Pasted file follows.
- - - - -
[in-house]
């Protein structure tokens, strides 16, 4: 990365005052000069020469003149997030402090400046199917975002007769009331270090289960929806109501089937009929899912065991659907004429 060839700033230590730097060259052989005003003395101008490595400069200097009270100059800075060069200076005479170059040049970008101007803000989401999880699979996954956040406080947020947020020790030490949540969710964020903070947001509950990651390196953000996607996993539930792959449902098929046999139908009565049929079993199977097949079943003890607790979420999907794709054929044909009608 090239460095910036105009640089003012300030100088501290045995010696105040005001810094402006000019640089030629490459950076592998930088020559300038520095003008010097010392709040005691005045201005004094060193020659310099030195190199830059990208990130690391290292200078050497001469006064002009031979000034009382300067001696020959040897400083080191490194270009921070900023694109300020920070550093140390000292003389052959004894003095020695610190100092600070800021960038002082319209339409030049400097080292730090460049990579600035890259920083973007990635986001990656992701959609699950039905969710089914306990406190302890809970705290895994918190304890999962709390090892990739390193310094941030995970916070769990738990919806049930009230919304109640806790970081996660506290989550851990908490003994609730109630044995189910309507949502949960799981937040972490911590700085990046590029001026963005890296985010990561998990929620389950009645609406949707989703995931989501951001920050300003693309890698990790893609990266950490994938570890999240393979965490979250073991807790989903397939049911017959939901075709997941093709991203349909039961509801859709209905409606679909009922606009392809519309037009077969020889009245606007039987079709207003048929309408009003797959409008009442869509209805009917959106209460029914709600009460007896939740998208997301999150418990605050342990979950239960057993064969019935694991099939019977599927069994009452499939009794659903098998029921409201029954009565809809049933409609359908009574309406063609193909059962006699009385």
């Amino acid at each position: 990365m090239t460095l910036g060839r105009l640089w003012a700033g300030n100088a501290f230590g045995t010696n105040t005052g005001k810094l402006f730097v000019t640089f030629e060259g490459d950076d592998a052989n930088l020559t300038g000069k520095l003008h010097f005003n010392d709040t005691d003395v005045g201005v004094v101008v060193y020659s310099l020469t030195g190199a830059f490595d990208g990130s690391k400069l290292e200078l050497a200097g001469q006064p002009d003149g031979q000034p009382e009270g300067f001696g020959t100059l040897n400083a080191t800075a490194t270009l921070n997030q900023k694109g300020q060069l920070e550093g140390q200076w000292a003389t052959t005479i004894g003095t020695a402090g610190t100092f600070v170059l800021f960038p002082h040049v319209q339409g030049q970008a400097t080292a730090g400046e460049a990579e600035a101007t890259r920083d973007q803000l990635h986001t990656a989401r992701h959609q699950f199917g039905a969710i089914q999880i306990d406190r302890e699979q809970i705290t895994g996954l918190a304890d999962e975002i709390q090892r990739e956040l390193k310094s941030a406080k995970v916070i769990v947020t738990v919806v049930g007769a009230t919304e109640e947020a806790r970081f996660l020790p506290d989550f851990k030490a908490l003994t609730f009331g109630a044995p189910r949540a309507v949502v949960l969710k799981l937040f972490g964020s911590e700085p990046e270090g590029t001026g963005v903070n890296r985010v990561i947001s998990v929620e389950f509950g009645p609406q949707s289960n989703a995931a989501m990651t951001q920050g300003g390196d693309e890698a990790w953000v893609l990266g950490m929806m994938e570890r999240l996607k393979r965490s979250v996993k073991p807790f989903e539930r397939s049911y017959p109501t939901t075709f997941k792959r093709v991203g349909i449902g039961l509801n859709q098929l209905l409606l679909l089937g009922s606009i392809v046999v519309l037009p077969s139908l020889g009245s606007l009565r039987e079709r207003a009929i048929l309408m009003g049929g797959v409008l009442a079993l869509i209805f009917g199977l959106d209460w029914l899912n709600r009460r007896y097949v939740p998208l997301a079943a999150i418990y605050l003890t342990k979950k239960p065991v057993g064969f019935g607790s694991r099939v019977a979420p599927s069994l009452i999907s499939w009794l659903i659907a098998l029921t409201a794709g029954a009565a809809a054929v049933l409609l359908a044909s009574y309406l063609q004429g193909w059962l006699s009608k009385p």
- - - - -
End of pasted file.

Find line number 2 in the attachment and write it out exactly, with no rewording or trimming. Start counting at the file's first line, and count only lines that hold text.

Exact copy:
């Protein structure tokens, strides 16, 4: 990365005052000069020469003149997030402090400046199917975002007769009331270090289960929806109501089937009929899912065991659907004429 060839700033230590730097060259052989005003003395101008490595400069200097009270100059800075060069200076005479170059040049970008101007803000989401999880699979996954956040406080947020947020020790030490949540969710964020903070947001509950990651390196953000996607996993539930792959449902098929046999139908009565049929079993199977097949079943003890607790979420999907794709054929044909009608 090239460095910036105009640089003012300030100088501290045995010696105040005001810094402006000019640089030629490459950076592998930088020559300038520095003008010097010392709040005691005045201005004094060193020659310099030195190199830059990208990130690391290292200078050497001469006064002009031979000034009382300067001696020959040897400083080191490194270009921070900023694109300020920070550093140390000292003389052959004894003095020695610190100092600070800021960038002082319209339409030049400097080292730090460049990579600035890259920083973007990635986001990656992701959609699950039905969710089914306990406190302890809970705290895994918190304890999962709390090892990739390193310094941030995970916070769990738990919806049930009230919304109640806790970081996660506290989550851990908490003994609730109630044995189910309507949502949960799981937040972490911590700085990046590029001026963005890296985010990561998990929620389950009645609406949707989703995931989501951001920050300003693309890698990790893609990266950490994938570890999240393979965490979250073991807790989903397939049911017959939901075709997941093709991203349909039961509801859709209905409606679909009922606009392809519309037009077969020889009245606007039987079709207003048929309408009003797959409008009442869509209805009917959106209460029914709600009460007896939740998208997301999150418990605050342990979950239960057993064969019935694991099939019977599927069994009452499939009794659903098998029921409201029954009565809809049933409609359908009574309406063609193909059962006699009385």